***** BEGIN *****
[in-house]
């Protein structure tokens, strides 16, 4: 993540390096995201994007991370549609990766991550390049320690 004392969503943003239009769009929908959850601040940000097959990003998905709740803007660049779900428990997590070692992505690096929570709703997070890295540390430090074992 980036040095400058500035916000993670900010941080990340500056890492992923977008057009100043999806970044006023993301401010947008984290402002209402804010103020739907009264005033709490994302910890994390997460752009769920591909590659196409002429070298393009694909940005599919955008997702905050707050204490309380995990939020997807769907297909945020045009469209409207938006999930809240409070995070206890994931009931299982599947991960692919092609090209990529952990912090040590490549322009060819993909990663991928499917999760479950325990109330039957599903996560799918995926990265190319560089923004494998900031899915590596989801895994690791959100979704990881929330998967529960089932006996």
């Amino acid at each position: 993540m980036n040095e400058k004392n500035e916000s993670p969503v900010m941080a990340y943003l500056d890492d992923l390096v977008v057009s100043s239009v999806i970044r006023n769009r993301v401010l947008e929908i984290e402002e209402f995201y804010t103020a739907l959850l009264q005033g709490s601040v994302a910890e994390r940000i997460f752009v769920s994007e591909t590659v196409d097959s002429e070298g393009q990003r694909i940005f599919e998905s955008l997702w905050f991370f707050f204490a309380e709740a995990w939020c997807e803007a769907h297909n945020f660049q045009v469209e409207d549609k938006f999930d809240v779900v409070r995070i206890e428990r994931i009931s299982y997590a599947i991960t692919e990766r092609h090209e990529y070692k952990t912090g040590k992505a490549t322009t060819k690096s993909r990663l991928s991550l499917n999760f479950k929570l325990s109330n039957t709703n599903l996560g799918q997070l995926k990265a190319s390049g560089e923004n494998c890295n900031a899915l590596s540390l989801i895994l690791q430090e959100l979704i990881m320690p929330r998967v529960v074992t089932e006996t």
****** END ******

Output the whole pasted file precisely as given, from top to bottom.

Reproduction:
[in-house]
């Protein structure tokens, strides 16, 4: 993540390096995201994007991370549609990766991550390049320690 004392969503943003239009769009929908959850601040940000097959990003998905709740803007660049779900428990997590070692992505690096929570709703997070890295540390430090074992 980036040095400058500035916000993670900010941080990340500056890492992923977008057009100043999806970044006023993301401010947008984290402002209402804010103020739907009264005033709490994302910890994390997460752009769920591909590659196409002429070298393009694909940005599919955008997702905050707050204490309380995990939020997807769907297909945020045009469209409207938006999930809240409070995070206890994931009931299982599947991960692919092609090209990529952990912090040590490549322009060819993909990663991928499917999760479950325990109330039957599903996560799918995926990265190319560089923004494998900031899915590596989801895994690791959100979704990881929330998967529960089932006996």
């Amino acid at each position: 993540m980036n040095e400058k004392n500035e916000s993670p969503v900010m941080a990340y943003l500056d890492d992923l390096v977008v057009s100043s239009v999806i970044r006023n769009r993301v401010l947008e929908i984290e402002e209402f995201y804010t103020a739907l959850l009264q005033g709490s601040v994302a910890e994390r940000i997460f752009v769920s994007e591909t590659v196409d097959s002429e070298g393009q990003r694909i940005f599919e998905s955008l997702w905050f991370f707050f204490a309380e709740a995990w939020c997807e803007a769907h297909n945020f660049q045009v469209e409207d549609k938006f999930d809240v779900v409070r995070i206890e428990r994931i009931s299982y997590a599947i991960t692919e990766r092609h090209e990529y070692k952990t912090g040590k992505a490549t322009t060819k690096s993909r990663l991928s991550l499917n999760f479950k929570l325990s109330n039957t709703n599903l996560g799918q997070l995926k990265a190319s390049g560089e923004n494998c890295n900031a899915l590596s540390l989801i895994l690791q430090e959100l979704i990881m320690p929330r998967v529960v074992t089932e006996t």